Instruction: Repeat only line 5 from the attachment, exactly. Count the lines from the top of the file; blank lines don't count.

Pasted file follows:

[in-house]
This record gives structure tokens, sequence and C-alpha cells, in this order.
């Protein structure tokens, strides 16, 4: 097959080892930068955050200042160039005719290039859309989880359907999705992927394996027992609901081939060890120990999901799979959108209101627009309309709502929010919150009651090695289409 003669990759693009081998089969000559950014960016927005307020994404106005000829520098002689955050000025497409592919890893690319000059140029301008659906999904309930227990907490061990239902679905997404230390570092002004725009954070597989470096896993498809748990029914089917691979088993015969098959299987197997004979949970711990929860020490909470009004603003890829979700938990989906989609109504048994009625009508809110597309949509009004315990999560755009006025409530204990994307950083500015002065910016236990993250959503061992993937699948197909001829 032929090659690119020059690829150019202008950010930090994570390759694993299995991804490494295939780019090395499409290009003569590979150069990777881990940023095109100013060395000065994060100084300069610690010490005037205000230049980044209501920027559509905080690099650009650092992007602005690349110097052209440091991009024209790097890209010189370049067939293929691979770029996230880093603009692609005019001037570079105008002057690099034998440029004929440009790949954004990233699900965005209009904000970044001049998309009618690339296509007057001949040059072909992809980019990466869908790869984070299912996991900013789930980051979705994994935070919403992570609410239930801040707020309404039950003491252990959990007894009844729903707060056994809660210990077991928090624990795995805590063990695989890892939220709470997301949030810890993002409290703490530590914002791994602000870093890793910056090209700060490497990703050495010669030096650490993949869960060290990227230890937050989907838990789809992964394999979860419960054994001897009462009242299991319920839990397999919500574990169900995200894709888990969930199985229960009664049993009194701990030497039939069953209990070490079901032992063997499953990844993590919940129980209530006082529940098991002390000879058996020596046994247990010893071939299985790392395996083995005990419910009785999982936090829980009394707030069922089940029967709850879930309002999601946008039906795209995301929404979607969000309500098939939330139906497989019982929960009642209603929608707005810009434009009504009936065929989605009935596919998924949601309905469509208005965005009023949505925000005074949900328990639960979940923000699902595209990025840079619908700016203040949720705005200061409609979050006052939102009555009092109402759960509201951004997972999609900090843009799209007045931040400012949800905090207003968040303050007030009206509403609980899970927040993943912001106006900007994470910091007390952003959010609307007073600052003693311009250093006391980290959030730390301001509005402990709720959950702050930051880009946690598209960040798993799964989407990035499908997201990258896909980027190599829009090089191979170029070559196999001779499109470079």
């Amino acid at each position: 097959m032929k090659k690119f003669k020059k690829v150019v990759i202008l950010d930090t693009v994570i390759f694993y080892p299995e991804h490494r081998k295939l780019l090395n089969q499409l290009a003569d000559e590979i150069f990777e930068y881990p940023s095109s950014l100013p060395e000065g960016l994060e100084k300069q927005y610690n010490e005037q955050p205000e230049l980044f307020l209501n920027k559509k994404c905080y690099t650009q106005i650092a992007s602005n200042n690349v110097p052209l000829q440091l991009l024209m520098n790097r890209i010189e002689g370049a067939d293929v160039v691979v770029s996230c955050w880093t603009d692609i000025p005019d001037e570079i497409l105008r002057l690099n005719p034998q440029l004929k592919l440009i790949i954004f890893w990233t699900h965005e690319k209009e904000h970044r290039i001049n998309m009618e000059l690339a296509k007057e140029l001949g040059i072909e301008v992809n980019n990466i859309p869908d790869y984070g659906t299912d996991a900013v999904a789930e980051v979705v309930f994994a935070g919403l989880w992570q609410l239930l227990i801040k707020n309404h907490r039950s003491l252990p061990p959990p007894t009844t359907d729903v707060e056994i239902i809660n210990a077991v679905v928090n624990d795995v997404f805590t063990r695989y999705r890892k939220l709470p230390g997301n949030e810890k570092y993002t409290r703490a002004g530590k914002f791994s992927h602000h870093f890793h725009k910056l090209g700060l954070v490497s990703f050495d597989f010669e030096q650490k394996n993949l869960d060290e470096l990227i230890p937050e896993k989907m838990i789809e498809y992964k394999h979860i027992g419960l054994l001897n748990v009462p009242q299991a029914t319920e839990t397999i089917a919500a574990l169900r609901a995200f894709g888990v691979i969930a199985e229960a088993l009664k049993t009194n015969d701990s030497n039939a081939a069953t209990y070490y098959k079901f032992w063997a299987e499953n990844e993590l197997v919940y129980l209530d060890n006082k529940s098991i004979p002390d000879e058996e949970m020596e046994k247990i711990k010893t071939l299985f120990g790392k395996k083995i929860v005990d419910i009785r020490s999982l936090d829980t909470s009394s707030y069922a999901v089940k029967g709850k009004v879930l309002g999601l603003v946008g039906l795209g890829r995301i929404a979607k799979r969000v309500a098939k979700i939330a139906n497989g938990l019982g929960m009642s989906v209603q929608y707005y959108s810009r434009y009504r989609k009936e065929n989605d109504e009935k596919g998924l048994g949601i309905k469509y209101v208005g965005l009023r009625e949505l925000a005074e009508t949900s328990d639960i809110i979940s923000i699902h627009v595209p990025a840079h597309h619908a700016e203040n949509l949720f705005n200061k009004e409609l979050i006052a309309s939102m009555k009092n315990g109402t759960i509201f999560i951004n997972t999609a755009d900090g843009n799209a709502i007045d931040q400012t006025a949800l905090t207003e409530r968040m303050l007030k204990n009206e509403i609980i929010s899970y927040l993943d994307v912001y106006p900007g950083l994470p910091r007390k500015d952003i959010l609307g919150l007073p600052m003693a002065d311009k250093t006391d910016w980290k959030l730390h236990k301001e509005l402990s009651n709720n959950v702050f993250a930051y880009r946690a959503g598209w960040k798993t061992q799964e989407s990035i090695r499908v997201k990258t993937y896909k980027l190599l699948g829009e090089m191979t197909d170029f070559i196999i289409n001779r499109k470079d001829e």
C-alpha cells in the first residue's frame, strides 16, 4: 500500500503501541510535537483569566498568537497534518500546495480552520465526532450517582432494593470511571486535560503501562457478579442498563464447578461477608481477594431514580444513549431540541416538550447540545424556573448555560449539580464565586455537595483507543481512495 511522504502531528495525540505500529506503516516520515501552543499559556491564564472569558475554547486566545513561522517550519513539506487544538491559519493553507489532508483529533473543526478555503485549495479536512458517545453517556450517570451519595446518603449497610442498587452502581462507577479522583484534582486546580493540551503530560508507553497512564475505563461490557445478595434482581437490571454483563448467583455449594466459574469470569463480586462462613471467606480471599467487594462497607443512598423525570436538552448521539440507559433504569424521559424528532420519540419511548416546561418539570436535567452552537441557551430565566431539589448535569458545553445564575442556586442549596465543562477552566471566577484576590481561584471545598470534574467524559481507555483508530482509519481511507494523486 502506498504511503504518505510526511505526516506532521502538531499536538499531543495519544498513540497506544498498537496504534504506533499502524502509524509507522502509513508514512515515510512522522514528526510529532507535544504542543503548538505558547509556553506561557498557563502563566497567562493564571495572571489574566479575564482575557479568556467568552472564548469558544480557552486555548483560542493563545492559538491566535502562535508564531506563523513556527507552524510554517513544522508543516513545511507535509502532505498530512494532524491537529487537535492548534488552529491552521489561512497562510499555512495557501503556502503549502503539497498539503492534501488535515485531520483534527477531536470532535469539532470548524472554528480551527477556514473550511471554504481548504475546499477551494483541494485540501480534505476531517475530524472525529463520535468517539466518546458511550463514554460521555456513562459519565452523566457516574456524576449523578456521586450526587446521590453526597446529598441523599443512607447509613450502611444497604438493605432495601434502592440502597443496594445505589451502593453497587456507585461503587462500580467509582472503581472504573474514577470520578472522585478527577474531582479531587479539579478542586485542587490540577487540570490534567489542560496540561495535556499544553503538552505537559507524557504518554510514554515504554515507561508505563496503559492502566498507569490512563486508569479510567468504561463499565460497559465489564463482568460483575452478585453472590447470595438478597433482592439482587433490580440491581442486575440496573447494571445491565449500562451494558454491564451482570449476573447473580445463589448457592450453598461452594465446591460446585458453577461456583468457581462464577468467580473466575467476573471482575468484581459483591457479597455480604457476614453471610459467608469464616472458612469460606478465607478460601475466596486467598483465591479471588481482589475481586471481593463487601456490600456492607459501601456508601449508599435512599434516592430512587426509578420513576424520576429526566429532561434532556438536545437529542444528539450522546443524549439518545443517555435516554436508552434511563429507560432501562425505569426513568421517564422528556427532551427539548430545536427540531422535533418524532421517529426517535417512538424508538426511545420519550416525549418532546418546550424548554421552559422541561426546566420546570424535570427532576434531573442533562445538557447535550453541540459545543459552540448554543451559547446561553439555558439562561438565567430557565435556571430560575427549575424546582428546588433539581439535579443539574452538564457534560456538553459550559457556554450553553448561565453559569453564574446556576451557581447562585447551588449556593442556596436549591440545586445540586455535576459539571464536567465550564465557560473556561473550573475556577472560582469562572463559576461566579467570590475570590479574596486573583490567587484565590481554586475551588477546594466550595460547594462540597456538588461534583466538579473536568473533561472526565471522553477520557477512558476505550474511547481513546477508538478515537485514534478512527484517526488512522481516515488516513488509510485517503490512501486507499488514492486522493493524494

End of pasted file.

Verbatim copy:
C-alpha cells in the first residue's frame, strides 16, 4: 500500500503501541510535537483569566498568537497534518500546495480552520465526532450517582432494593470511571486535560503501562457478579442498563464447578461477608481477594431514580444513549431540541416538550447540545424556573448555560449539580464565586455537595483507543481512495 511522504502531528495525540505500529506503516516520515501552543499559556491564564472569558475554547486566545513561522517550519513539506487544538491559519493553507489532508483529533473543526478555503485549495479536512458517545453517556450517570451519595446518603449497610442498587452502581462507577479522583484534582486546580493540551503530560508507553497512564475505563461490557445478595434482581437490571454483563448467583455449594466459574469470569463480586462462613471467606480471599467487594462497607443512598423525570436538552448521539440507559433504569424521559424528532420519540419511548416546561418539570436535567452552537441557551430565566431539589448535569458545553445564575442556586442549596465543562477552566471566577484576590481561584471545598470534574467524559481507555483508530482509519481511507494523486 502506498504511503504518505510526511505526516506532521502538531499536538499531543495519544498513540497506544498498537496504534504506533499502524502509524509507522502509513508514512515515510512522522514528526510529532507535544504542543503548538505558547509556553506561557498557563502563566497567562493564571495572571489574566479575564482575557479568556467568552472564548469558544480557552486555548483560542493563545492559538491566535502562535508564531506563523513556527507552524510554517513544522508543516513545511507535509502532505498530512494532524491537529487537535492548534488552529491552521489561512497562510499555512495557501503556502503549502503539497498539503492534501488535515485531520483534527477531536470532535469539532470548524472554528480551527477556514473550511471554504481548504475546499477551494483541494485540501480534505476531517475530524472525529463520535468517539466518546458511550463514554460521555456513562459519565452523566457516574456524576449523578456521586450526587446521590453526597446529598441523599443512607447509613450502611444497604438493605432495601434502592440502597443496594445505589451502593453497587456507585461503587462500580467509582472503581472504573474514577470520578472522585478527577474531582479531587479539579478542586485542587490540577487540570490534567489542560496540561495535556499544553503538552505537559507524557504518554510514554515504554515507561508505563496503559492502566498507569490512563486508569479510567468504561463499565460497559465489564463482568460483575452478585453472590447470595438478597433482592439482587433490580440491581442486575440496573447494571445491565449500562451494558454491564451482570449476573447473580445463589448457592450453598461452594465446591460446585458453577461456583468457581462464577468467580473466575467476573471482575468484581459483591457479597455480604457476614453471610459467608469464616472458612469460606478465607478460601475466596486467598483465591479471588481482589475481586471481593463487601456490600456492607459501601456508601449508599435512599434516592430512587426509578420513576424520576429526566429532561434532556438536545437529542444528539450522546443524549439518545443517555435516554436508552434511563429507560432501562425505569426513568421517564422528556427532551427539548430545536427540531422535533418524532421517529426517535417512538424508538426511545420519550416525549418532546418546550424548554421552559422541561426546566420546570424535570427532576434531573442533562445538557447535550453541540459545543459552540448554543451559547446561553439555558439562561438565567430557565435556571430560575427549575424546582428546588433539581439535579443539574452538564457534560456538553459550559457556554450553553448561565453559569453564574446556576451557581447562585447551588449556593442556596436549591440545586445540586455535576459539571464536567465550564465557560473556561473550573475556577472560582469562572463559576461566579467570590475570590479574596486573583490567587484565590481554586475551588477546594466550595460547594462540597456538588461534583466538579473536568473533561472526565471522553477520557477512558476505550474511547481513546477508538478515537485514534478512527484517526488512522481516515488516513488509510485517503490512501486507499488514492486522493493524494